Still, all of this could’ve become too silly, or too vague, to work over the entire half hour. That’s why Bill is such a useful device. As Mark Zicree points out in his Twilight Zone Companion, nearly all of Charles Aidman’s dialogue is expository; he spends most of his screentime trying to explain the inexplicable with a lot of talk about dimensions and spatial relationships and what not. The important part isn’t what he says, though. It’s the way he says it. This is a story that needs just enough rational justification to give us the sense of the stakes, and we get that soon enough. Tina (and eventually the family dog, Mac) has fallen through a hole in the wall to the fourth dimension, and now exists in a plane of reality that only tangentially intersects with ours. Time and space work differently there, making it that much easier to get lost, and making it especially difficult for anyone to find anything on the other side. As Bill carefully walks Chris and Ruth through the situation, taking the time to draw a chalk outline on the crack Tina slipped through, the crisis comes into focus. But there’s little comfort in that. Aidman is calm, sensible, and above all practical in his approach, but his explanations do actually answer any of the important questions, like, why did this happen now? Is Tina in any danger? And how on Earth will they get her back? Suddenly, the world doesn’t make sense the way it used to, and the entire Miller family is lost in some way or another.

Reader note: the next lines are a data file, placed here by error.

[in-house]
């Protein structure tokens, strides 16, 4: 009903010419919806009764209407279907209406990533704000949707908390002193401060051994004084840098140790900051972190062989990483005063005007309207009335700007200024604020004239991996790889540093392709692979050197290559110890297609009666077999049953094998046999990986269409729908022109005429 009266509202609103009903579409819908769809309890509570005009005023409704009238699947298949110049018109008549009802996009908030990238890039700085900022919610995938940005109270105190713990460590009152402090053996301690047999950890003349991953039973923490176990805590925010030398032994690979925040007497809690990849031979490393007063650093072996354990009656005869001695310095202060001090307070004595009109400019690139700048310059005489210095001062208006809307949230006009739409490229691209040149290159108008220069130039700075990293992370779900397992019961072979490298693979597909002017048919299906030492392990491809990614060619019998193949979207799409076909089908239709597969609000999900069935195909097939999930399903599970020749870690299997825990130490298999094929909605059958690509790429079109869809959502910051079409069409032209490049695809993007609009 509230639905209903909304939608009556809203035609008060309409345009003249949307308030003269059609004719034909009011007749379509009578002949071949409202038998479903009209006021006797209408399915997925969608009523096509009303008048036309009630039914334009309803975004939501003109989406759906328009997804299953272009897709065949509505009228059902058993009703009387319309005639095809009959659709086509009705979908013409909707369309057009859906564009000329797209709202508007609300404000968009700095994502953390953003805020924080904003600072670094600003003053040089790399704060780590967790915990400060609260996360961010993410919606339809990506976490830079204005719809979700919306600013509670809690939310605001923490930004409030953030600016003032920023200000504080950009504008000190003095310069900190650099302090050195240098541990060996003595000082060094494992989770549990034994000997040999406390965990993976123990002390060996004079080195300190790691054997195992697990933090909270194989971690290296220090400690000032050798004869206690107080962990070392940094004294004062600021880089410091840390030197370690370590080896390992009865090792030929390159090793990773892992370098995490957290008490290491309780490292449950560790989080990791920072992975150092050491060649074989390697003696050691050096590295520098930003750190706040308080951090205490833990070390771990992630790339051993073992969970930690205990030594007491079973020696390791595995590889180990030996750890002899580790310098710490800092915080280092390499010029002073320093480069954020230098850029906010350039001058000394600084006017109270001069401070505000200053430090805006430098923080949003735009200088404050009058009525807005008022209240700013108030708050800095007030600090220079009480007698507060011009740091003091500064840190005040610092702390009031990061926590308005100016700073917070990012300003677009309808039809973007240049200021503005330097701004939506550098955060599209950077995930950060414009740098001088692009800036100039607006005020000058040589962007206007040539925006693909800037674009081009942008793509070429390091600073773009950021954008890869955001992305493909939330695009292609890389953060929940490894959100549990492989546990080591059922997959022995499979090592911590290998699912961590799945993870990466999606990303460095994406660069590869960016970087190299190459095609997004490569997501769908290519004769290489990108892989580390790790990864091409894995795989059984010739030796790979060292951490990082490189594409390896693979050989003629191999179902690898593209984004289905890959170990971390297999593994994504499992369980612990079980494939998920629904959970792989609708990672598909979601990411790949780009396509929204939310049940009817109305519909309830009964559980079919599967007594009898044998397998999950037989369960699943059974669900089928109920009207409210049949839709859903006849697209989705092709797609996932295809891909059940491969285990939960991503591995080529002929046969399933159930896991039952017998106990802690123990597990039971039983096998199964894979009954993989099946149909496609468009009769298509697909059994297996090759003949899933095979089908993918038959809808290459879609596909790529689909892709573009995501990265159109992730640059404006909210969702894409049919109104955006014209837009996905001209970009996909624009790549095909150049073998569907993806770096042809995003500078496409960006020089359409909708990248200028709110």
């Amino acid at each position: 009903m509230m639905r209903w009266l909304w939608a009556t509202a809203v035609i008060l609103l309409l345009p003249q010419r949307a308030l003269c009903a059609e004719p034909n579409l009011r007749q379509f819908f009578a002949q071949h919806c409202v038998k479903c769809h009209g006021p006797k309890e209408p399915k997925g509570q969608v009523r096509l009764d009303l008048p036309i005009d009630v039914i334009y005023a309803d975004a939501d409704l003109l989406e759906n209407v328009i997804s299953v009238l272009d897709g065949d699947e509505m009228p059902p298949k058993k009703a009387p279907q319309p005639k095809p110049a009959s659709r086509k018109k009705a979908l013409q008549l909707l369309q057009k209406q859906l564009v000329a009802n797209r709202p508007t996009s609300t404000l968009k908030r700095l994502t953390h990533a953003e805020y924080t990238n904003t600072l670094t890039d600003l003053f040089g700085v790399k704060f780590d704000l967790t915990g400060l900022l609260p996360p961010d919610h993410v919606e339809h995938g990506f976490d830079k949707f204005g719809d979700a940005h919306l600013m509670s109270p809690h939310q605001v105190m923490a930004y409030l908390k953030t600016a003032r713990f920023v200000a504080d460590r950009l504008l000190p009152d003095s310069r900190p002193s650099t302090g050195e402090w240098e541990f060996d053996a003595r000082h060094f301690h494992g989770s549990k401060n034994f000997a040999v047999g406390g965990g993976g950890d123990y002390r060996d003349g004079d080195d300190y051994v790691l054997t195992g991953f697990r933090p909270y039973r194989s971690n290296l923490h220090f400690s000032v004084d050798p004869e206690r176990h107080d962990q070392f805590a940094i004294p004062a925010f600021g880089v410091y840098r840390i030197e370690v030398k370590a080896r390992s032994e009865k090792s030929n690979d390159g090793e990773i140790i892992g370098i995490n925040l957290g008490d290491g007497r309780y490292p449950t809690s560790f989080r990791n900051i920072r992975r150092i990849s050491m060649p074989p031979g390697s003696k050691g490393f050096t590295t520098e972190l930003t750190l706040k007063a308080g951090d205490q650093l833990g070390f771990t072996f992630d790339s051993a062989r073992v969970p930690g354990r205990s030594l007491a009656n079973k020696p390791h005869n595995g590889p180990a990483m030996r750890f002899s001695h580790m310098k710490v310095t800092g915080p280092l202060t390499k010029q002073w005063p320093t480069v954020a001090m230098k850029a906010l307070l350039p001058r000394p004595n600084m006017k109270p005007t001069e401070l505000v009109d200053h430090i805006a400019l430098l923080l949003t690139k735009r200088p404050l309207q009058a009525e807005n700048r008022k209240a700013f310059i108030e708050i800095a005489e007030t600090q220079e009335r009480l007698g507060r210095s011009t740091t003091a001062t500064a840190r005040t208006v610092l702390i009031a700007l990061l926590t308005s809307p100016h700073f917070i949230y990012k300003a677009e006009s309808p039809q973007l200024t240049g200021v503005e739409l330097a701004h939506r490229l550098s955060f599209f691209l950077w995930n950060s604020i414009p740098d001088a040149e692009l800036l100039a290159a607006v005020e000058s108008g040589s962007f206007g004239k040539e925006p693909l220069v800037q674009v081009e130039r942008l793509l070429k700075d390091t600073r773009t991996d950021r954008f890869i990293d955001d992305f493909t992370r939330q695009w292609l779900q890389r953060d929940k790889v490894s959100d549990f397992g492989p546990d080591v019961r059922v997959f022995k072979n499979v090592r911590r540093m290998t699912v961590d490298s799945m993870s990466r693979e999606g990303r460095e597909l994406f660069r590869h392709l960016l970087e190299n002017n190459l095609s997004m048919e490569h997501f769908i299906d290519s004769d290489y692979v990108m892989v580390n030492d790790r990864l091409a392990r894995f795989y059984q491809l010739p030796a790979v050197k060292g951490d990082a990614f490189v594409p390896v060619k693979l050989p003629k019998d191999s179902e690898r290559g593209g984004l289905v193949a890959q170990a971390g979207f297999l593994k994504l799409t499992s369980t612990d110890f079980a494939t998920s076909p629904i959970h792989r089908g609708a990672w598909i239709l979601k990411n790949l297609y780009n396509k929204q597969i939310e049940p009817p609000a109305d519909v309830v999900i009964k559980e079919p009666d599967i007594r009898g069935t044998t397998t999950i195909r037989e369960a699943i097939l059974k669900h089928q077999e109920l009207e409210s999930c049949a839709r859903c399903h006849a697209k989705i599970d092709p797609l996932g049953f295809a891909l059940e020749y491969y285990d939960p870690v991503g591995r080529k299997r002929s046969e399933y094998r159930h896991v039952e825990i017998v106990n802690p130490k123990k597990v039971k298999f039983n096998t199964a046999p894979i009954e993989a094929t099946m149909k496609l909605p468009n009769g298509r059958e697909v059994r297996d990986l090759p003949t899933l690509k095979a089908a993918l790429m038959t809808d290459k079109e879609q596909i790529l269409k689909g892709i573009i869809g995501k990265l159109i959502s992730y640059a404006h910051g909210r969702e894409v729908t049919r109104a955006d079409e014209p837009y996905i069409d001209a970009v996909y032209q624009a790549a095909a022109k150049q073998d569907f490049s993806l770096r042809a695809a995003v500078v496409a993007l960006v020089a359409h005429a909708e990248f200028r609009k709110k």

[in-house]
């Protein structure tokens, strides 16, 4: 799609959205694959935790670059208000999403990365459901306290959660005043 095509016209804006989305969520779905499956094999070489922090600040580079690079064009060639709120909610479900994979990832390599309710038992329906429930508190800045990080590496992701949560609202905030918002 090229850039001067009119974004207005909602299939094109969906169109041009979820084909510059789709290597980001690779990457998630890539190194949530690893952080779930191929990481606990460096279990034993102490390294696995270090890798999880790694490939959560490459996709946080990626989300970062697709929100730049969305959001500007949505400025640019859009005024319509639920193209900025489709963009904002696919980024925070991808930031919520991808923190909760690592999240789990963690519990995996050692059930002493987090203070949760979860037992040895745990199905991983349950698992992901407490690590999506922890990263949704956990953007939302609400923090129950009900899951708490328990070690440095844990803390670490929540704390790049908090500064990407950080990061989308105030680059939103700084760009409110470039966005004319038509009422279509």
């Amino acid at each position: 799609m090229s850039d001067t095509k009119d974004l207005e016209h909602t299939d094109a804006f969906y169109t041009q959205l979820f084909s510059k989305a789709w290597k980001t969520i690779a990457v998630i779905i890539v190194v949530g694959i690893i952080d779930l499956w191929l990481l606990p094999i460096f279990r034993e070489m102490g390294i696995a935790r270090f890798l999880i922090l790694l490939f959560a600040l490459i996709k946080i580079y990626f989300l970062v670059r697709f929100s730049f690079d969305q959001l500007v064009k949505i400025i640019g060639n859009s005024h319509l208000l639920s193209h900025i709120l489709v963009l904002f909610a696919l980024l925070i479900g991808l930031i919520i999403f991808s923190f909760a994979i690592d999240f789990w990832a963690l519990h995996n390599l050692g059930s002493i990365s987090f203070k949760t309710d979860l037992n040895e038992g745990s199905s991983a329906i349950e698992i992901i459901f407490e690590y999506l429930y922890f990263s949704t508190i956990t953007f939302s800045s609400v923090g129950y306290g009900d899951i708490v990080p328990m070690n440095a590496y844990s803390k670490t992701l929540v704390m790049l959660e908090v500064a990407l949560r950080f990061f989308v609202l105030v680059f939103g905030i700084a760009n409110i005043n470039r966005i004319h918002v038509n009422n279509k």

One of the advantages of the anthology format is the lack of security for the protagonists of each new story. There was no guarantee that Tina would be found by the end of the episode, and while the odds were probably against the show leaving a kid in the void to slowly starve to death (or worse), there was still a possibility that something bad might happen in the final minutes, enough to keep the tension wound very tight. Things get even more uncomfortable when Chris falls through the crack while trying to reach for his daughter; the climax is Chris shouting into a tilting void while Tina wanders around clutching at the family dog, her only chance of making it back home. Outside the story, the biggest question of “Little Girl Lost” is whether or not the show would reveal what the “fourth dimension” looked like; the result is a little on the goofy side, but effective, and probably about as good as you could expect on a TV budget. What really makes it work is the editing, and the strange perspectives. It’s a little like visiting the inside of a Salvador Dali painting, and makes what’s essentially just the same beat repeated over and over (“Tina come here!” “Daddy? Where are you?” “Tina, come here!” “Daddy? Where are you?”) work just fine.